The Collateral Effects of
Boko Haram in Niger
By Amanda Nero
"When your neighbor's beard is on fire, fetch water and soak your own," goes a Hausa proverb.
On the border with Nigeria, the town of Diffa, Niger – one of the world's poorest countries – has borne the brunt of Boko Haram’s insurgency across the border. So much so that in February 2015, Niger declared a 15-day state of emergency across the Diffa region after a spate of attacks by the group.
Nowadays, Diffa hosts refugees from Nigeria and internally displaced people (IDPs) mainly from Niger’s border areas fleeing violence and imminent attacks from Boko Haram. There are also many others fleeing climate and environmental change.
The region used to be a transit point for other migrants from West Africa trying to reach Libya and Algeria and then cross the Mediterranean to reach Europe. However, this kind of migration flow has diminished considerably due to the insecurity in the region caused by the activities of Boko Haram.
In the Nigerien village of Boudoum, IDPs were housed at a local school. Later, with the help of the village chief they were able to find places to stay in the village.
"They have been here 7 months and 10 days", says an elderly villager. "We have a very good relationship, we have the same culture." he adds.
Nevertheless, the rapid increase in the number of people now living in the village has presented a heavy burden on the water supply and sanitation systems which are not sufficient to serve a tripled population.
Still the old man says, "They are welcome here."
"They are welcome here"
To contain Boko Haram, Diffa's regional government has taken several measures to protect the people in the region. These include militarization of the area, since September 2015 when the Général de Division Abdou Kaza became Governor of Diffa, and the prohibition of circulation of motorbikes in the region to avoid easy access for kamikazes (suicide bombers) and gunmen.
"This was an important measure of security," says Governor Kaza. He however acknowledges that this has affected the livelihoods of many.On another hand more than 1,000 young people have lost their jobs as they worked as motorbike taxi drivers. Mechanics and sellers of motorbike parts were also affected."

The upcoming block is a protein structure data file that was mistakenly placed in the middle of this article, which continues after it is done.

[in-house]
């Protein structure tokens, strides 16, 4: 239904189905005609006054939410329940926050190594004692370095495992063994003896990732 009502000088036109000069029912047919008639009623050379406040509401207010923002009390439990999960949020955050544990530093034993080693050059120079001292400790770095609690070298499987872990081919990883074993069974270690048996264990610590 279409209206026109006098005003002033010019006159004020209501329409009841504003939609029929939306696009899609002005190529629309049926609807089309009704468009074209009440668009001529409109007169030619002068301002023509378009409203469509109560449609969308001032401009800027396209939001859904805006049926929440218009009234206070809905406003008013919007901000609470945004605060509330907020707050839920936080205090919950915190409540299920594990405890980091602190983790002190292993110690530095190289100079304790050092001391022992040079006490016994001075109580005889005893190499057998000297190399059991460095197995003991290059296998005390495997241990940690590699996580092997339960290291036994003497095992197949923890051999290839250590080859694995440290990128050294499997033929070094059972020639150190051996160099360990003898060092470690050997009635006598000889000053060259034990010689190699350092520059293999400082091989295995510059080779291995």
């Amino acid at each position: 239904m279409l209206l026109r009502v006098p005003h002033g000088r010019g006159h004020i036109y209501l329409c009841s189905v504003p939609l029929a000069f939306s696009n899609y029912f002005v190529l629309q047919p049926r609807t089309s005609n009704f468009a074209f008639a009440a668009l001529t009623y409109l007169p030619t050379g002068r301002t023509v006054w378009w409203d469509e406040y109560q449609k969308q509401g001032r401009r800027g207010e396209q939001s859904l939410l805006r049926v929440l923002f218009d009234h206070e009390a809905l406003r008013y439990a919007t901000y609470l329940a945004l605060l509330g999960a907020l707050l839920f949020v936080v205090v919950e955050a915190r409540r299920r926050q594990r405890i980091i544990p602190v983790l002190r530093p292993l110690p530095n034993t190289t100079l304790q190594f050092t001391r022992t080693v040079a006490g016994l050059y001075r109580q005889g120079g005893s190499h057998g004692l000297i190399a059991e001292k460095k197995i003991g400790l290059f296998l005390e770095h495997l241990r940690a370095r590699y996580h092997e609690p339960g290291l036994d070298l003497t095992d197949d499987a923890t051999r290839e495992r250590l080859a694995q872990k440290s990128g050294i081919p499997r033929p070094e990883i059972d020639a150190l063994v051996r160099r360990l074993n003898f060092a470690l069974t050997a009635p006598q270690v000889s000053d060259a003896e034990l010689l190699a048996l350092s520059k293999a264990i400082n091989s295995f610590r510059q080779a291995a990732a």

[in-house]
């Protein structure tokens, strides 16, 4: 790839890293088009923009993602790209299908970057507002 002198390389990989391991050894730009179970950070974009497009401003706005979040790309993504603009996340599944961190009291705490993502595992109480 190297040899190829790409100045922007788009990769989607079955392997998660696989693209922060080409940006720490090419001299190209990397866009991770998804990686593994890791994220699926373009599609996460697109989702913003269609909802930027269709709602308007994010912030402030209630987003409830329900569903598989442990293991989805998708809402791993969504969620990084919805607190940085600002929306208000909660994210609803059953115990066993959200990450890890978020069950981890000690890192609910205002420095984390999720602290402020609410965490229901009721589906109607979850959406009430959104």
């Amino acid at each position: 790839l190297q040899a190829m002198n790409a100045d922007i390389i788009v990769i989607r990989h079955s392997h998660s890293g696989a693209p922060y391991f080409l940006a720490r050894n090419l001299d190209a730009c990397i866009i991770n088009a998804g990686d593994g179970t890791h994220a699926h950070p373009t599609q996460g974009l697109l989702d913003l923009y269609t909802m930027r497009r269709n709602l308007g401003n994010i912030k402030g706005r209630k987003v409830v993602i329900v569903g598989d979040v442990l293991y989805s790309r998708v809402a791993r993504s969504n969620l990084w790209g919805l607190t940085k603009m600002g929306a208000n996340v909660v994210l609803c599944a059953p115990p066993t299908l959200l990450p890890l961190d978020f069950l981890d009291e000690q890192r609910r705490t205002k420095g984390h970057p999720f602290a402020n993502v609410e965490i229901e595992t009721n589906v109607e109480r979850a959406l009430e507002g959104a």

Another measure which has had drastic and far reaching effects was the banning of fishing, which while cutting off some of one of Boko Haram's income sources has also deprived the population of an important economic activity and a source of food.
These measures combined have gone some way in weakening Boko Haram’s decentralized power structure and according to Governor Kaza, this partly explains why people are now coming back to Diffa since the crises in 2015.
Due to the lack of jobs, people are more vulnerable to being recruited by Boko Haram. "They offer money and motorbikes to trick the youth to join the group. When they realize that to be part of Boko Haram is not what they expected, it is already too late," says the local chief of police, Mamane Youssoufou. He adds that the reintegration of people who have managed to abandon Boko Haram is not easy as in most cases family and friends do not want them back.
Displacement is creating a new scenario in the region. Along the national highway, makeshift houses made out of plastic and seccos (tressed straws) are ubiquitous. "They stay near the highway because they feel safer there and the access to humanitarian assistance is easier," Governor Kaza explains.
N'gourtoua is one of those settlements along the highway and is home to more than 400 households of mostly IDPs who fled Boko Haram. "We used to farm and fish. Here we can't grow food, perhaps we can do some small commerce," Chétima Lauvan, the chief of the N’gourtoua village explains.
IOM has assisted the population of N'gourtoua with 350 shelters and NFIs.
Besides N’gourtoua, there are other villages that have been created out of the displacement caused by Boko Haram activities. For example, the area where Djalori village is located was previously just a vast desert bordering the National Highway. Since the beginning of 2015, however, it has became a new 'home’ for more than 5,000 Nigerians refugees fleeing Boko Haram.
"We are facing a livelihood difficulties with limited resources and very often lack access to clean water," the village chief Boulama Issa says.